The graph represents the assumptions on further development of crises and Euro-Asian rail freight transit, it does not intend to forecast the exact timing of pandemic or the exact volumes. The idea is to compare a ‘usual’ economic crisis and the one caused by the pandemic. While the ‘usual’ one causes decrease of demand and results in decline of volumes and slowdown of growth, the COVID-19 crisis, which is spreading faster, results in undershipment of already produced goods.

This undershipment problem, the lack of supply which varies significantly for different commodities, should be solved as soon as possible after the reopening of production, and that defines the short-term opportunities for railways, which are obviously faster than sea and, as once again the Chinese example shows, less exposed to risks of transport restrictions than roads.

New supply chains

Of course, further development of economic crisis will most probably decrease the demand and the undershipment problem will quickly disappear. This is also true in case of a prolonged pandemic or significantly asynchronous trends of COVID-19 spread and recovery in Europe and Asia.

But in any case, what COVID-19 will leave us are the disruptions and even destroy of global supply chains. Railways have all chances to become a remedy for faster restoration of Euro-Asian links thanks to faster transportation, flexibility in volumes (also suitable for smaller amounts and parcels), coverage of long distances and lower prices in comparison to air.

Anti-crises vaccine for railways?

Economic turbulence is a time of fast decisions and limited investments, now combined with a lack of communication. So having a chance during a crisis is not equal to using it. To cope with recession and to use the chances to raise the general and the specific (for each market player) competitiveness of railways for international freight transportation, a ‘vaccine’ of most probably working solutions is necessary. What is mixed within the vaccine?

For market players, freight shippers and forwarders, railway operators and undertakings:

  • high-quality marketing: determination of the exact types of commodities, niche, regenerating and new supply chains to focus on during the two crisis dips and definition of the exact demand of the producers;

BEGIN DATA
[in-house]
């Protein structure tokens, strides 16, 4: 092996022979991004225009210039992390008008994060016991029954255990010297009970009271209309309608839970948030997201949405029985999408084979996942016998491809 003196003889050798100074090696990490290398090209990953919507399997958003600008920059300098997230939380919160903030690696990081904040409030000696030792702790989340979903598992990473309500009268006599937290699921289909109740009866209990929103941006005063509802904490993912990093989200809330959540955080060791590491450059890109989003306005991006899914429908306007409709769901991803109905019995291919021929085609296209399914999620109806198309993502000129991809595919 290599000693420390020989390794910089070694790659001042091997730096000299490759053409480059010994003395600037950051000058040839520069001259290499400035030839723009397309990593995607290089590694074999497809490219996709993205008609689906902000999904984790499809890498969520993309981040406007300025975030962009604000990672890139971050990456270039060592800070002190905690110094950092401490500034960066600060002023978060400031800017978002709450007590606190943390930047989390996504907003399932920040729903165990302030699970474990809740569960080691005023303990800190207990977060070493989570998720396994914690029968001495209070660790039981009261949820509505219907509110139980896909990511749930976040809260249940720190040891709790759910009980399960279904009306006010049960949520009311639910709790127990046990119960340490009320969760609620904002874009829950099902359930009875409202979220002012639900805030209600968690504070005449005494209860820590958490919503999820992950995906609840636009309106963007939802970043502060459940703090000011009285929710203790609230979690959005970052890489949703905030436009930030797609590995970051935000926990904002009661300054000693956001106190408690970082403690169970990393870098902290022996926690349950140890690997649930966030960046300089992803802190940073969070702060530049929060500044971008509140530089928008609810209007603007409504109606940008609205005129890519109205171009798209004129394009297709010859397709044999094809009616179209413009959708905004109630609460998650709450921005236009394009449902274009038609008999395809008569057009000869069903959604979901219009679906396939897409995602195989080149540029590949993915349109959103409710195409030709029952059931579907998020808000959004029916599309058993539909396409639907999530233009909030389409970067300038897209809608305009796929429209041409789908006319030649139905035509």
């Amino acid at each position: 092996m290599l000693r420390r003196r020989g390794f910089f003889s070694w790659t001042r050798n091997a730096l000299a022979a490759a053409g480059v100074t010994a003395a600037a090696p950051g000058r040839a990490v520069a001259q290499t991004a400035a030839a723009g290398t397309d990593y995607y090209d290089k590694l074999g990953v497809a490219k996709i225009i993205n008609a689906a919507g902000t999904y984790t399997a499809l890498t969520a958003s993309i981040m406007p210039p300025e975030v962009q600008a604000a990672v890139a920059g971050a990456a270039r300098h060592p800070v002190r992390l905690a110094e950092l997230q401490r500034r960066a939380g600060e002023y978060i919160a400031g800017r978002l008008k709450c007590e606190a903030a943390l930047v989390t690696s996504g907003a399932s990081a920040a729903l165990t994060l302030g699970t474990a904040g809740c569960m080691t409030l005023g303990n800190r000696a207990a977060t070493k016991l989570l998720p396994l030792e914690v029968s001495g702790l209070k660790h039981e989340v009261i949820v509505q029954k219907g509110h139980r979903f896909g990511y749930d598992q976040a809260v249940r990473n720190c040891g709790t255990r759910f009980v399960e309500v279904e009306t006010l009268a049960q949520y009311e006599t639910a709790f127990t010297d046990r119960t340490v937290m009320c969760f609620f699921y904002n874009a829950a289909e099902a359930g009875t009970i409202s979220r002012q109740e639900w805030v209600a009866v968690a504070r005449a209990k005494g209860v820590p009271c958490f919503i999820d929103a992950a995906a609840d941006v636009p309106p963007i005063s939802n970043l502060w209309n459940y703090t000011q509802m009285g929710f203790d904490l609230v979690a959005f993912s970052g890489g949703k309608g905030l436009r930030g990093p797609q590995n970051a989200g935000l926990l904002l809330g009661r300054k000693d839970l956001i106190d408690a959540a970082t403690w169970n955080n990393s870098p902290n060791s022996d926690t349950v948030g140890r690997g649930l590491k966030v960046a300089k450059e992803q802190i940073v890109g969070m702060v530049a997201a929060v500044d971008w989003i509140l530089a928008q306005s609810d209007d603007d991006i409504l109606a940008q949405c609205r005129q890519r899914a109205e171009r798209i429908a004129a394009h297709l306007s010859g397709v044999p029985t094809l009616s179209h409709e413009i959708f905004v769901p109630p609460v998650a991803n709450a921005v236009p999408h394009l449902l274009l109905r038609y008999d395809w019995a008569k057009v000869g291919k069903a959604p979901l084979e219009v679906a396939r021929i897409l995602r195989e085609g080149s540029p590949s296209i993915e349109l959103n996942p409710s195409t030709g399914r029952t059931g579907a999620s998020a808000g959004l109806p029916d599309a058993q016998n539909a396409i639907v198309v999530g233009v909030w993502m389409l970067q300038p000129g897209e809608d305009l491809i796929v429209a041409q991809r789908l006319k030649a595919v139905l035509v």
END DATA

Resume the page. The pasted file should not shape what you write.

• active cooperation and alliance building;
  • precise investments in reliability of services;
  • active development of digital solutions;
  • focus on reliable door-to-door services in partnerships, also multimodal.

For the authorities, railway administrations and infrastructure managers:

  • active communication, despite all inconveniences, and foster of joint initiatives and solutions, also to cope with possible underestimation of railways by customers;
  • maximal preservation of existing partnerships and cooperation;
  • preservation of minimal investments in rail infrastructure that can spur economic growth or smooth the slowdown;
  • active development of digital solutions;
  • focus on corridor approach, multimodality, interoperability and other solutions to assure end-to-end transportation;
  • promotion of agreements on special legal regime to boost innovative processes and products in international transportation.

2021 Year of Rail

Although the global economic and non-economic disease certainly leads to a decrease of transit volumes in comparison to all previous plans, rail freight transportation gets a chance to increase its role in Eurasian links, and moreover, to contribute to their post-crises restoration. Both private market players, national authorities and rail administrations have got a prescribed mix of solutions to prepare for active marketing.

In the fourth quarter of 2019 the share of railways in transportation of containerised commodities along Eurasian routes was estimated at the level of 3.5 per cent, considering that the share of railways is usually higher by the end of each year than annual average. COVID-19 pandemic gives a chance to increase this share up to 5 per cent by the end of 2021 combined with a drop of overall trade volumes. The main challenge for railway market players will be retaining this share when trade restarts growing and despite possible changes in global supply chains. 2021 will be the European Year of Rail, and, if all rail stakeholders consider the arising opportunities, it can become a global one.

Written by Ekaterina Kozyreva, International Projects Director at the Infrastructure Economics Centre